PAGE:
I think this analysis may give too much credit to Aitken’s thinking. Clearly he was too intelligent and/or ambitious to be happy as a poor house painter: even while he was on the run, he carried books and pamphlets to read, and he hoped the Americans would make him a “captain” while British society offered no such possibilities.

However, Aitken’s politics seem to be based more on attaching himself to a team than on a coherent philosophy, and as a saboteur he was ineffectual, tripping himself up because he couldn’t work with others. He managed not to find “honest work” even in Pennsylvania, which had a great demand for labor. In fact, at several points in The Incendiary I sensed Aitken having difficulty with social cues: assuming that other people knew what he was up to, becoming overly attached to men like Deane. I began to wonder whether he might have had a pervasive developmental disorder which made life even more frustrating than it was for other men in his social circumstances, and sharpened his anger at Great Britain.

4 comments:

EHT said...

Interesting post. I'm the one on my team who always winds up with the Aspergers child and I do have a special place in my heart for them.

I was struck by your comment about how he wanted to aspire to something British society would not allow him to be. There were many colonists who were in the same boat so to speak, and the colonies gave them more opportunity to be who they wanted to be.

J. L. Bell said...

I’ve been thinking about the opportunity that Revolutionary society provided since finding two privates who deserted from the British army while in Boston and joined the Patriot cause.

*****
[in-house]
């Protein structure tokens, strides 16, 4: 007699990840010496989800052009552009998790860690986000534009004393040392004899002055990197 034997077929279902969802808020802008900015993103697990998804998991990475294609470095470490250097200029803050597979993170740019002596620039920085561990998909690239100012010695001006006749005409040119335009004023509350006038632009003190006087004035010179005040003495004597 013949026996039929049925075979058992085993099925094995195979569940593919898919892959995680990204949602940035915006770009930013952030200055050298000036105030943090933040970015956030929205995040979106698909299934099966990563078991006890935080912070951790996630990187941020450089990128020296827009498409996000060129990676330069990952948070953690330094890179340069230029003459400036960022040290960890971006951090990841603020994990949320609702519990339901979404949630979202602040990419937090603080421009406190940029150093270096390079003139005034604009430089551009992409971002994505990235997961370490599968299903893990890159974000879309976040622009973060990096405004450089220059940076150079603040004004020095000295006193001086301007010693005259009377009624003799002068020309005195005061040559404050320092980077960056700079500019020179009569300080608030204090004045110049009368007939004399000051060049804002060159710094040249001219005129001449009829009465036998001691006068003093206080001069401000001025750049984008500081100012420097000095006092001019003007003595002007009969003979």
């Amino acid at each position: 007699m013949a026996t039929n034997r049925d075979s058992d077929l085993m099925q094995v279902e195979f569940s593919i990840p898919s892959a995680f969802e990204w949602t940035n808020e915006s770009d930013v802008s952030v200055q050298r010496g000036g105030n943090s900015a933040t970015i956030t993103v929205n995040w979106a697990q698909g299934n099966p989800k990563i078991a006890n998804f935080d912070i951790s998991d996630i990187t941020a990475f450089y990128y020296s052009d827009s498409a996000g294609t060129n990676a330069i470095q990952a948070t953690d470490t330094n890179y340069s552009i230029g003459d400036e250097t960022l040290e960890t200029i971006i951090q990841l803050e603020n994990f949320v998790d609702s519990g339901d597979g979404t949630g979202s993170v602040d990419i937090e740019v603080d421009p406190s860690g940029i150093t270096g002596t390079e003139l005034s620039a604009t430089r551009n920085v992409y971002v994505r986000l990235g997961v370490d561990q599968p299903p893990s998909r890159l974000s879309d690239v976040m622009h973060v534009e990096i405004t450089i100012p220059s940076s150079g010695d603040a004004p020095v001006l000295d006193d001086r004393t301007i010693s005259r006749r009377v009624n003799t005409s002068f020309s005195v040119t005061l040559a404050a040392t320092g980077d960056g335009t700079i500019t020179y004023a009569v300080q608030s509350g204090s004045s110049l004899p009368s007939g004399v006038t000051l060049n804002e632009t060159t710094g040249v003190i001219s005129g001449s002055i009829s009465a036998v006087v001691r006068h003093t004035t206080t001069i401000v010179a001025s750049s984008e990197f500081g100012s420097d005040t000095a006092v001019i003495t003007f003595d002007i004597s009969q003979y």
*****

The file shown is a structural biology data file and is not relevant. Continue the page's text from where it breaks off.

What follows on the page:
Both men had useful skills—writing and engineering—recognized by their British commanders. But the social structure of the army meant they had very little chance of advancing from the enlisted ranks.

In the American forces, one became a major, the other a captain. They were counted as gentlemen at the end of the war. The colonial cause gave those men opportunity.

Interestingly, the histories that their families passed on (perhaps at their behest) erased their desertion and fogged what came before it. These stories claimed that the men had been distinguished in British society as well.

So even though these men fit the model of being “self-made” in the New World, they and/or their families still felt a need to burnish their social backgrounds.

John Maass said...

Have you read Tom Flemming's new book on the postwar period? Silas Dean doesn;t come off looking to well, Arthur Lee even worse.

J. L. Bell said...

I’m about four titles behind on Fleming’s books, so I haven’t read that one.

I’m not sure where outside Wethersfield, Connecticut, Silas Deane does come off looking good. The Incendiary basically treats him as in over his head, too quick to jump on Aitken’s scheme. He may have reached his Peter Principle level with that job, and it was all downhill after that.

Arthur Lee, as I recall, had been in Europe for years as an agent for American colonies in London. With the Revolution, that job was over, and I bet he had some struggle adjusting to the new way of doing business. But what was his big post-war plan?